The Wall Street Journal reports, Censor.NET informs.
According to the medium, Naftohaz's head Koboliev "has worked to transform the creaking monopoly into a competitor in the regional energy market capable of generating needed cash."
"Naftohaz is a critical company not only for Ukraine's economic success, but also for European energy security," said Amos Hochstein, the U.S. special envoy for international energy affairs.
Despite the fact that the company's activities are hindered by the military conflict in the east of Ukraine, in two recent years Naftohaz managed to overcome significant financial challenges and reach some advancement, WSJ reports.
First, the share of Russian gas in Ukraine's import has slid from 92 percent in 2013 to 37 percent in 2015. Gazprom's gas has been replaced with import from Slovakia and other countries.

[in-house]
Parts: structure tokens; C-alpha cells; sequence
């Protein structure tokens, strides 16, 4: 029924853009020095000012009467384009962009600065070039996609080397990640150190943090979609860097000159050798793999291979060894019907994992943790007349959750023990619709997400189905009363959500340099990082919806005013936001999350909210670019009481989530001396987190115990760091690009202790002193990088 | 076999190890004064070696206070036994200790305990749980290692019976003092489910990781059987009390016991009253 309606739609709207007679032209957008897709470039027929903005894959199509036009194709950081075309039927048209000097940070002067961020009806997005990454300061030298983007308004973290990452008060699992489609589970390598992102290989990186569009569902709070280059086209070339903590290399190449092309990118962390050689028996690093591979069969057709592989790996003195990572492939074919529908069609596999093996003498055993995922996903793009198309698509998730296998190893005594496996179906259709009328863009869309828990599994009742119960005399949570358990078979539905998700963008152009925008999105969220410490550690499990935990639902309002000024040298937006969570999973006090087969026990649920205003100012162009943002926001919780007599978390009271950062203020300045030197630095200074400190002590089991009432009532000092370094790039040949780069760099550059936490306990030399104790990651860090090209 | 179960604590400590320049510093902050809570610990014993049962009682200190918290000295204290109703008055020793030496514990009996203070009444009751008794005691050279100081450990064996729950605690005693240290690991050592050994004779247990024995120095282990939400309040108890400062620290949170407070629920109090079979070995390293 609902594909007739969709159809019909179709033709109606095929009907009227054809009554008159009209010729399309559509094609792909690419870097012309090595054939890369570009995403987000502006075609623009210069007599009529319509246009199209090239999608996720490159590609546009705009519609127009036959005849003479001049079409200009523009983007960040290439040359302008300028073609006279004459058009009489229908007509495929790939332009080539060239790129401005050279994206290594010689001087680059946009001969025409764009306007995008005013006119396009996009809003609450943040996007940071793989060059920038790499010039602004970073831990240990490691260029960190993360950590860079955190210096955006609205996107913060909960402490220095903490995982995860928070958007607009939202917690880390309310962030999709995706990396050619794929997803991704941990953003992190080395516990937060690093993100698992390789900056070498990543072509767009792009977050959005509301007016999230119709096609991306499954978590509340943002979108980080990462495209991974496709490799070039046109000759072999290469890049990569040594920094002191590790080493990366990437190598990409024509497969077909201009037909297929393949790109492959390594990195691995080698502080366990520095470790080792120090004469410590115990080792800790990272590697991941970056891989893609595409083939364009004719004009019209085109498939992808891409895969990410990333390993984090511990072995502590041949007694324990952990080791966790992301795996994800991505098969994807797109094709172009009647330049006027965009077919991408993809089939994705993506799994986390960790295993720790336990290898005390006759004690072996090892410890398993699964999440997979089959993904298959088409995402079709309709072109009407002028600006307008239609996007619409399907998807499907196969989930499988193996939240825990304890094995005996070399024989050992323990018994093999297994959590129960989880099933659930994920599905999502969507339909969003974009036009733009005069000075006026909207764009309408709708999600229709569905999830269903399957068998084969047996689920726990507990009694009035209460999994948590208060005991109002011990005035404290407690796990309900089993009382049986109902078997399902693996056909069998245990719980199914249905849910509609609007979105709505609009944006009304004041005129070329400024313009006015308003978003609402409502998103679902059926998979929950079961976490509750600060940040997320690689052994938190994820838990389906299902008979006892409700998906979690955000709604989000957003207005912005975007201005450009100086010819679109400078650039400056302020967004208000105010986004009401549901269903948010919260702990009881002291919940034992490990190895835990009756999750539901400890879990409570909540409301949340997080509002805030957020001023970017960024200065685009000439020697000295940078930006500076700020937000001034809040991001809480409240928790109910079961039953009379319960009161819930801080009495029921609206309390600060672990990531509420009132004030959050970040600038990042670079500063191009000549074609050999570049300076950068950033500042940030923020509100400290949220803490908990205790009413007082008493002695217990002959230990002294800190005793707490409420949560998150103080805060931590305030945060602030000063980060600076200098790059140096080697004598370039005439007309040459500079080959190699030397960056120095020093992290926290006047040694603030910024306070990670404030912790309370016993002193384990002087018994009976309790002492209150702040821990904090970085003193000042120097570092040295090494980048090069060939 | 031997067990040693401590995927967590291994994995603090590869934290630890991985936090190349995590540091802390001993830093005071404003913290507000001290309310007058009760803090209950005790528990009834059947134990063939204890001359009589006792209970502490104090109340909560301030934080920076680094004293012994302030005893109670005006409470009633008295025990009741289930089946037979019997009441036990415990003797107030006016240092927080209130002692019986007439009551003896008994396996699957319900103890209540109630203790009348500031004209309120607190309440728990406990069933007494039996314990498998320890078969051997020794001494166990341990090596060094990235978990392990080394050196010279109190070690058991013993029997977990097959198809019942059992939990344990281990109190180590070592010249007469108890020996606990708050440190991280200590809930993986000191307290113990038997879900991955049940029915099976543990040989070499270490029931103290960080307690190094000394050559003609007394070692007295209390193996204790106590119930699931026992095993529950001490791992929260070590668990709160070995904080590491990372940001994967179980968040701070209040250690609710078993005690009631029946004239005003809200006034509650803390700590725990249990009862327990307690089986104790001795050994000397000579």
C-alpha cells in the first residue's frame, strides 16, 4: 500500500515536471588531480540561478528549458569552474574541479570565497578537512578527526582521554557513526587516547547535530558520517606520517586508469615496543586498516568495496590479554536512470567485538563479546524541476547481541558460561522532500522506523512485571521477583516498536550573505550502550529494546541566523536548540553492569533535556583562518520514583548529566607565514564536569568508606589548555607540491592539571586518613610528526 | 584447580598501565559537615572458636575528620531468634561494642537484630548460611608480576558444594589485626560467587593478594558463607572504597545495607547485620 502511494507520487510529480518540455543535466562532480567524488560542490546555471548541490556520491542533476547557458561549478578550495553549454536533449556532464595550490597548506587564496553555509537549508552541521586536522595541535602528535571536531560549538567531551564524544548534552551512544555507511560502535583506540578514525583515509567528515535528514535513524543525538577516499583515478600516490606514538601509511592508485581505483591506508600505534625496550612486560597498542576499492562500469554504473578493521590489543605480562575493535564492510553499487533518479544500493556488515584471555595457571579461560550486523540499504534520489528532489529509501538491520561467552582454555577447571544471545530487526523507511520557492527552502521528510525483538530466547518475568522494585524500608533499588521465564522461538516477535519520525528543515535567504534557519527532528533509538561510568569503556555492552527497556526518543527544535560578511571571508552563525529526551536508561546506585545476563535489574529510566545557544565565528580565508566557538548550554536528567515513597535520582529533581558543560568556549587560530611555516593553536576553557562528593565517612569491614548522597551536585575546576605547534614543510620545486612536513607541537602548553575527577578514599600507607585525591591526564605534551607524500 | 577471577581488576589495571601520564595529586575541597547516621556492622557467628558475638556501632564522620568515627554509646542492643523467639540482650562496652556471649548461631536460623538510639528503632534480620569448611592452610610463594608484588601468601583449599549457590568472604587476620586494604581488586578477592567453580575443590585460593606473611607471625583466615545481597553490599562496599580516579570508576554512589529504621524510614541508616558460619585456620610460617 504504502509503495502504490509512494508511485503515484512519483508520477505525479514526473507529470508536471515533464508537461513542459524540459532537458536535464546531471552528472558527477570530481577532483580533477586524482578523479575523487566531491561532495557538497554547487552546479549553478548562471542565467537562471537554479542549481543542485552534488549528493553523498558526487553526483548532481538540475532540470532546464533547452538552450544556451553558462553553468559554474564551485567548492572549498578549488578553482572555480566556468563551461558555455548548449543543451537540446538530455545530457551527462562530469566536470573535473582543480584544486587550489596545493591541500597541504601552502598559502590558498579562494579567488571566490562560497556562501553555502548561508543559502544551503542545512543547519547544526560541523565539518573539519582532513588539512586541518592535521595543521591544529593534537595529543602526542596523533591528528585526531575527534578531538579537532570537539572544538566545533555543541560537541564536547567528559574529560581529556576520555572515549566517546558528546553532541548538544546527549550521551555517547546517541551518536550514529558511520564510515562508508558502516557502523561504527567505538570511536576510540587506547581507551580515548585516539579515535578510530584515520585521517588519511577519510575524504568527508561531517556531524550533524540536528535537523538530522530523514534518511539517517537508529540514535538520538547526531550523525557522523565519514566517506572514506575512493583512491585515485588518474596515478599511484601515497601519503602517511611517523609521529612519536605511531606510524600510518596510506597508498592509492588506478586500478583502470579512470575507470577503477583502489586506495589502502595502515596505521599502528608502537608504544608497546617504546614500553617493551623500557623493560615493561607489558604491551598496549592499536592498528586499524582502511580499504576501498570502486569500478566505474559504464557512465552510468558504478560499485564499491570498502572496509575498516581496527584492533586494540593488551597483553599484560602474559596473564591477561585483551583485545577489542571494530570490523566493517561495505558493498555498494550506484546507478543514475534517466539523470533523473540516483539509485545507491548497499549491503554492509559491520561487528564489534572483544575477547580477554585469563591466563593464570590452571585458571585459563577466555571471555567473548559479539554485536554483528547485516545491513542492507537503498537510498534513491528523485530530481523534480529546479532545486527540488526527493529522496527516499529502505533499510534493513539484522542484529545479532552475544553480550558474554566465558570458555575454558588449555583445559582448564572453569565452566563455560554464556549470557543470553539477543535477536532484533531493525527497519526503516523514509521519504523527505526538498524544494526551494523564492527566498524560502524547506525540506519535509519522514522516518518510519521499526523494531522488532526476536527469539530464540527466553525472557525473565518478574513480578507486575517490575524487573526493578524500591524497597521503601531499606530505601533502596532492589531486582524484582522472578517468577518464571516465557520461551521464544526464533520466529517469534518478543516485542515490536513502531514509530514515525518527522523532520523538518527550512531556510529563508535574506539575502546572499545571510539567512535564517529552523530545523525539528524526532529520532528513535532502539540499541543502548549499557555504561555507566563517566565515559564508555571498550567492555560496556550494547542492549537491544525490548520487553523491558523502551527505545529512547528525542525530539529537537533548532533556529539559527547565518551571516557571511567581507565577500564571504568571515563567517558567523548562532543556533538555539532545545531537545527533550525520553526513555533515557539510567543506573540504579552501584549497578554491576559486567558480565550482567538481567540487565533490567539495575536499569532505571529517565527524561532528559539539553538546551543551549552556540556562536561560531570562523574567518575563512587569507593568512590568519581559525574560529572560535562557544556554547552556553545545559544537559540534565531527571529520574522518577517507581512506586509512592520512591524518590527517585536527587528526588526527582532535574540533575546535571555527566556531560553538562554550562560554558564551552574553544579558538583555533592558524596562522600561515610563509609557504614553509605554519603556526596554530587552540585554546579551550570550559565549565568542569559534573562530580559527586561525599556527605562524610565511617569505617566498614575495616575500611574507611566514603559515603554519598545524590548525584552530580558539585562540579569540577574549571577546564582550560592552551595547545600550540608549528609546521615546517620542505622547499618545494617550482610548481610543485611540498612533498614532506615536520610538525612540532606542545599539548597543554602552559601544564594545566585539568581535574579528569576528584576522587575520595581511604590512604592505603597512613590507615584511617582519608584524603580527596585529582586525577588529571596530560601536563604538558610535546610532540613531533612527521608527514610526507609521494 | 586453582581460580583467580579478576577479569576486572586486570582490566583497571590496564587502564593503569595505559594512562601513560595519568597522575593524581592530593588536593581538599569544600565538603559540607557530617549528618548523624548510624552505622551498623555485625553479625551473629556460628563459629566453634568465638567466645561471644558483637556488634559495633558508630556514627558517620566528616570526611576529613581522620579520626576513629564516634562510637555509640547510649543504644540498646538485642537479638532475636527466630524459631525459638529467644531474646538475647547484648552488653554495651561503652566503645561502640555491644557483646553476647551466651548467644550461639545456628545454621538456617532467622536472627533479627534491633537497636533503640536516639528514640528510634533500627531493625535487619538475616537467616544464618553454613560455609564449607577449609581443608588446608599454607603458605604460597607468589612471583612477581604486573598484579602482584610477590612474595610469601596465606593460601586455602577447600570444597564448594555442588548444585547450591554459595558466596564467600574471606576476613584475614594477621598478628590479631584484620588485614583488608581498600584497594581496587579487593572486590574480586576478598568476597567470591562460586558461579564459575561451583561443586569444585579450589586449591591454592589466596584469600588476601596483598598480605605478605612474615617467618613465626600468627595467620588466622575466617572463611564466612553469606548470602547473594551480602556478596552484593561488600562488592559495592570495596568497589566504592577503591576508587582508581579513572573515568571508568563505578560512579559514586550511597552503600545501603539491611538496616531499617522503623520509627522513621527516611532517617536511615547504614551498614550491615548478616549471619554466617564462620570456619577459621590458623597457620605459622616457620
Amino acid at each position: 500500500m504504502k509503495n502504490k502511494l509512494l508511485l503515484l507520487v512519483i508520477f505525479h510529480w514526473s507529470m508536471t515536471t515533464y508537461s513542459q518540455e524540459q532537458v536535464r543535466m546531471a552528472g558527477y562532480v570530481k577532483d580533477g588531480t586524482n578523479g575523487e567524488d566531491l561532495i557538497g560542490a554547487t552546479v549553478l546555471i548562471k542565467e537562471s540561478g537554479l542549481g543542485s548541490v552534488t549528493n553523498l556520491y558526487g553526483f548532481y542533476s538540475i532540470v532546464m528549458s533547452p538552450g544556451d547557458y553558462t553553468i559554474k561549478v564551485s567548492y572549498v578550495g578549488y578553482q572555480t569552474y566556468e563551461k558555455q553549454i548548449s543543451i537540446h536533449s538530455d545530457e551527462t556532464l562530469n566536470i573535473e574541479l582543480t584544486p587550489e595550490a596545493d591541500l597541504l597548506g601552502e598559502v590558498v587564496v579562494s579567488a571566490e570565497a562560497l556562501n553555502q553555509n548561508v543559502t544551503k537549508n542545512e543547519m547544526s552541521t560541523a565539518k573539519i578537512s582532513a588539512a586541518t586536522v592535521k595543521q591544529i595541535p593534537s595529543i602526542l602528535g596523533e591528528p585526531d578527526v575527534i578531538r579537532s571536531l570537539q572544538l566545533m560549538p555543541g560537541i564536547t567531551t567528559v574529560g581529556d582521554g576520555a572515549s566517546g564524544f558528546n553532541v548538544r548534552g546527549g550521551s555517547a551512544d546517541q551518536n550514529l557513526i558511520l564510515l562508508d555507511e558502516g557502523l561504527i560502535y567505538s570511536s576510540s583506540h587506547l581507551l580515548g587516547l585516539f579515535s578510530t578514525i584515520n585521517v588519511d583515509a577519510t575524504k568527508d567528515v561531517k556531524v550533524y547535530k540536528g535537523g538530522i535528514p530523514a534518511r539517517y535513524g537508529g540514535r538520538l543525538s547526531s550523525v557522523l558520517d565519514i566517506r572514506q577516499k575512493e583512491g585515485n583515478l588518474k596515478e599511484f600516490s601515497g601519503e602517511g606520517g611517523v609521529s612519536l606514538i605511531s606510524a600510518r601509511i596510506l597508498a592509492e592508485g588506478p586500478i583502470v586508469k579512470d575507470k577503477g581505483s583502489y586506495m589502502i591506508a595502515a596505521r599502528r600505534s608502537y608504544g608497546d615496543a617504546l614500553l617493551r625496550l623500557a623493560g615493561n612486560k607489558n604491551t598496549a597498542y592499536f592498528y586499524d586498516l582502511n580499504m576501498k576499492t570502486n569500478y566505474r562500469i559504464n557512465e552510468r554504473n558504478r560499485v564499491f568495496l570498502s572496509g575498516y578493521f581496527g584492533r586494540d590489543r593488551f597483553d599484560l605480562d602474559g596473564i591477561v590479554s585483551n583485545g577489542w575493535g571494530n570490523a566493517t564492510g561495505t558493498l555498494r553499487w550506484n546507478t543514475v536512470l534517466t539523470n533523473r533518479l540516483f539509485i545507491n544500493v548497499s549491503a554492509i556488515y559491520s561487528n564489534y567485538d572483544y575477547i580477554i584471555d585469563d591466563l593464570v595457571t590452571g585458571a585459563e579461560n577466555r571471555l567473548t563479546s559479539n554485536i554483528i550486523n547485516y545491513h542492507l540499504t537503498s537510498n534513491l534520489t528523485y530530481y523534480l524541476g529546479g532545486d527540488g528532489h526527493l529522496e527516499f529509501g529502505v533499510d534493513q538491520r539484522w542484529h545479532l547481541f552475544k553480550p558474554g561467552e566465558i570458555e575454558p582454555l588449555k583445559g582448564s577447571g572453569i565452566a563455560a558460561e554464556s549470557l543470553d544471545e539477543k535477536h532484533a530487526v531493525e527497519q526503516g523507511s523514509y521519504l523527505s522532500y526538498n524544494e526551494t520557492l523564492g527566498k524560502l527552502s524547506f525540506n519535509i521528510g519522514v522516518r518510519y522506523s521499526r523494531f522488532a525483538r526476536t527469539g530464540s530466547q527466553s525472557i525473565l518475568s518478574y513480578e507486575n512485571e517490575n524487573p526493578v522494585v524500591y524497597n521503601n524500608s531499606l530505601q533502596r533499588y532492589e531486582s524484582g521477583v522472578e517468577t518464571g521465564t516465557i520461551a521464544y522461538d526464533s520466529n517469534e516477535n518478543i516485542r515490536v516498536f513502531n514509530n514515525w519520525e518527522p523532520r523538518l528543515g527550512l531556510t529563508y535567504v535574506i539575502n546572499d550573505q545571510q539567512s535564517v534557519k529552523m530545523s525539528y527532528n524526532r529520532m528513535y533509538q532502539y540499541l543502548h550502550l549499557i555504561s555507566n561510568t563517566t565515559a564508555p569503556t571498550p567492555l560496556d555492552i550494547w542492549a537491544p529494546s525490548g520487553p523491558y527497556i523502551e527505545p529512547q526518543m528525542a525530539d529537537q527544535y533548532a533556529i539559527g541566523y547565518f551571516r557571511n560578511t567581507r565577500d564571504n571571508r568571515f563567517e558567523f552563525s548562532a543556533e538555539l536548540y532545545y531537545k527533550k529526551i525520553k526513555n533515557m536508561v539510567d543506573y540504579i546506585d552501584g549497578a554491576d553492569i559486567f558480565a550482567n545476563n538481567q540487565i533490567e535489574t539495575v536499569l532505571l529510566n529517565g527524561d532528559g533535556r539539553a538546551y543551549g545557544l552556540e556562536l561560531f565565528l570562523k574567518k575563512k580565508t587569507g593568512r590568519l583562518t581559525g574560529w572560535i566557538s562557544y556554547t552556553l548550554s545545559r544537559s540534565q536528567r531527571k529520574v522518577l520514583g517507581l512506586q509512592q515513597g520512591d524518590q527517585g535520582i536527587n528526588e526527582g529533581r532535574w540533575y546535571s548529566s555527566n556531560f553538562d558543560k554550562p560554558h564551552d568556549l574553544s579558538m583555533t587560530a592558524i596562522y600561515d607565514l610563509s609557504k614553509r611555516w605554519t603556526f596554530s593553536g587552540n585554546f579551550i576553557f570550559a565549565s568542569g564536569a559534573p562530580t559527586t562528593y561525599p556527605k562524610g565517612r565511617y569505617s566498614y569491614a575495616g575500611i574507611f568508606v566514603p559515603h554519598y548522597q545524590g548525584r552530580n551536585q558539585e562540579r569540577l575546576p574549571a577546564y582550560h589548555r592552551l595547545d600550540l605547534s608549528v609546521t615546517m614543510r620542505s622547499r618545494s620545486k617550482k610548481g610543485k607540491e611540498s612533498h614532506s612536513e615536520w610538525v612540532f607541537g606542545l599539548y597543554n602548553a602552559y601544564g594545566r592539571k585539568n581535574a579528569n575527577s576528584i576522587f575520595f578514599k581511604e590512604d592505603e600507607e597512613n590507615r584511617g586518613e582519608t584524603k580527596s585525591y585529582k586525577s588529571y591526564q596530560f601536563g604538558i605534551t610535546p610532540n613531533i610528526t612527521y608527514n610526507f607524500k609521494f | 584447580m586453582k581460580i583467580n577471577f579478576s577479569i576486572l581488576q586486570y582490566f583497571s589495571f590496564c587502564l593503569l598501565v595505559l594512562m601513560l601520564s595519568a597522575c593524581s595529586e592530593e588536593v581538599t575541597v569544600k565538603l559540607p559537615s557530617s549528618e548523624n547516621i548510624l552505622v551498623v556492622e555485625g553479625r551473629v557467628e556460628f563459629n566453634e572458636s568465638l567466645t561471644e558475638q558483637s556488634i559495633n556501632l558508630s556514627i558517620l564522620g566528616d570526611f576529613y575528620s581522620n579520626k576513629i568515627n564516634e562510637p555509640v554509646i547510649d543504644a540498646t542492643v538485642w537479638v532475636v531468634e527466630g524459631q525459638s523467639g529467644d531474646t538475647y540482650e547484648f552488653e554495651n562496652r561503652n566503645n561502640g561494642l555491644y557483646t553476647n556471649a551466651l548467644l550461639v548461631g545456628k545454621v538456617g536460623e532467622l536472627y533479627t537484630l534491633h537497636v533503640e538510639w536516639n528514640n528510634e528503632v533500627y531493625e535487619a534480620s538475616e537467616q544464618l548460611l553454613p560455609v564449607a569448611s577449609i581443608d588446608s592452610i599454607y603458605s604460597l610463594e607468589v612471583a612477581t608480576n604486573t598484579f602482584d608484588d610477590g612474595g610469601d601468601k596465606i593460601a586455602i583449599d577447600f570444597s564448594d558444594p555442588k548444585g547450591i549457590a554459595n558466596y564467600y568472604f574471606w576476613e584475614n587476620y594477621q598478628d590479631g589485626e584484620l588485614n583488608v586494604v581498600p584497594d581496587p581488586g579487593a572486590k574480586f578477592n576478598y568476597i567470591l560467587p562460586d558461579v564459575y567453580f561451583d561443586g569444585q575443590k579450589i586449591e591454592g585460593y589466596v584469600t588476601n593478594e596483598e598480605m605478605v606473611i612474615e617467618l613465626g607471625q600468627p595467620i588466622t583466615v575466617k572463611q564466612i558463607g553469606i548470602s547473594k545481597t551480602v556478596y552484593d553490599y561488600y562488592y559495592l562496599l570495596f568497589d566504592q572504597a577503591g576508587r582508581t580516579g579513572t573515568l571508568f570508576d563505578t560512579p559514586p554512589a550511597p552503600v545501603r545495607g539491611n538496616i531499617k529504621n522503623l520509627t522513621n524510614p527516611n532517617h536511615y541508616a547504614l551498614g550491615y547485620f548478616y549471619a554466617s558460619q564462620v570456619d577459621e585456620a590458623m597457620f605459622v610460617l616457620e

Second, after settling all accounts for 2015, Naftohaz is expected to cut its losses to 25 billion UAH in 2015 ($1 billion; in 2014 they were almost 90 billion UAH). This year, The Wall Street Journal writes, the company expects to break even.
The medium attributes such achievements of the company to its head Andrii Koboliev.
"To start, he has had to persuade residents to pay for gas, many for the first time. "You can either be in Turkmenistan, where you have free gas but low salaries and no freedom," he said, "or you can be in the European Union-style, but then the gas will be priced to market value. Sorry."," WSJ wrote.
According to the Wall Street Journal, "the 37-year-old chief executive also has sought to loosen the grip of business and political leaders on the company." However, he still regularly faces political and economic pressure from both national players and abroad.
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